There is still nothing in the league more fearsome than when the Warriors decide to give a damn. Even their partial investment is enough to roll over most opponents, burying them beneath casual displays of unbelievable talent. Golden State’s full attention tends to go reserved for the games that matter most: playoff bouts, rivalry games or any time they deem a statement to be necessary.
Saturday’s session against the Toronto Raptors—one of the best teams in the league this season—proved to be the latter. Golden State came out with a commitment to ball movement exceptional even by their standards. Clean, free-flowing basketball helped the Warriors build a 28-point lead by halftime in their highest-scoring first half of the season. Yet by game’s end, the Raptors had ground all but a few points of that lead to dust behind stout coverage and a resilient offensive. The Warriors won, 127-125, by the skin of their teeth.
This year’s Raptors are among the rare teams capable of sustaining through a Warriors’ haymaker. The first half could hardly have been more decisive; even without heating up from beyond the arc, Golden State laid down run after run. Turnovers were sparse, and layups all too common. When they choose to, the Warriors can balance every bit of their considerable three-point potency with an endless string of cut and drive. Maintaining any kind of cohesive team defense is a challenge when players like Stephen Curry, Kevin Durant and Klay Thompson—each a devastating scorer—work first as a screener.
It’s somewhat amazing, in retrospect, that Toronto returned from halftime with any spark at all. No one would have blamed the Raptors for dropping a game to the defending champions in the absence of Kyle Lowry, who missed the game with a back injury. This was never a game that the Raptors were supposed to win. Yet their response to Golden State’s 81-point first half was a 71-point second half of their own, ignited by the sensational driving game of DeMar DeRozan (42 points on 17-of-31 shooting). The tact of the game’s officiating clearly changed in the second half and DeRozan was the first to take advantage. By catching an angle against Thompson and Patrick McCaw, DeRozan was able to wedge open driving lanes and initiate contact to draw fouls. Any advantage he created seemed to end in points. A blowout margin had relaxed the Warriors’ defense just enough for DeRozan to slice through the seams.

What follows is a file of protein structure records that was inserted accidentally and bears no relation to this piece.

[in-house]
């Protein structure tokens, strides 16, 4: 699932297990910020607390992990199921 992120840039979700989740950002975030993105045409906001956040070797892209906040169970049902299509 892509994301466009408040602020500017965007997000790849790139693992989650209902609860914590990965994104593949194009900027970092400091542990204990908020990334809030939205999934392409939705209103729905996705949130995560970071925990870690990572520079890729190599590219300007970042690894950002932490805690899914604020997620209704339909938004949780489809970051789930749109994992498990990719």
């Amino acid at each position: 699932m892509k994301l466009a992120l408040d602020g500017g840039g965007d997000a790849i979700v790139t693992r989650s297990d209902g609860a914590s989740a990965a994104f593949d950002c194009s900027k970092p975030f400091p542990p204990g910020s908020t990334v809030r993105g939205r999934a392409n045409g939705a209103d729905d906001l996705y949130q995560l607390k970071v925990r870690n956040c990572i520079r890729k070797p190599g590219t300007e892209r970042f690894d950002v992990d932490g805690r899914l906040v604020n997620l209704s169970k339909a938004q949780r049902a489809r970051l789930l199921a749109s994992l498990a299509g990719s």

For Toronto to cut a 28-point deficit to a single possession, however, would require so much more. What was a mellow defensive effort in the first half tightened up to stifle much of Golden State’s perimeter action. Improved communication and sharper switching put the Raptors in perfect position for ball denial. There’s not much any team can do to keep the ball out of the hands of Durant or Curry, but Toronto managed to push both far out of the rhythm of the offense to claim possession. Stall enough of those sorts of passes and the most dynamic offense in the league can devolve into a trickle of isolation plays.
In that context, the Warriors are still formidable—but beatable. Their misses were answered with drive after drive, resulting in 16 points in the paint and 17 free throws for the Raptors in the third quarter alone. When DeRozan wasn’t completing possessions on his own, Toronto was drawing enough offense from cuts and hustle plays to sustain. Contributors like OG Anunoby and Fred VanVleet became essential scorers. Jonas Valanciunas created just enough out of the post to offer DeRozan some relief. Toronto did everything they could to close the gap and came within a few flukey possessions of claiming a game they should never have had a chance to win. Golden State, thanks to Durant and Curry, simply had too many answers.
It is a sign of the utmost respect that the Warriors ran pick-and-roll sequences between Curry and Durant as often as they did down the stretch. That style of basketball is hardly the taste of Steve Kerr, who would much prefer his team spiral through pass after pass into a wide-open shot. Instead, Golden State turned to runs of targeted, matchup-driven basketball when they most needed to score. Durant had supplied pull-up three-pointers to stave off previous Raptor runs. Curry attacked the basket once the Warriors’ offense stalled in the second half, exploiting the same tight whistle as DeRozan to total a game-high 12 free throws. Neither Durant nor Curry was especially dominant, but the beauty of their playing together usually means that neither has to be. Their playing simple, effective basketball—like the game-saving score, in which Curry drew two defenders to the ball only to make an easy pass off to Durant—is typically more than even teams like the Raptors can match.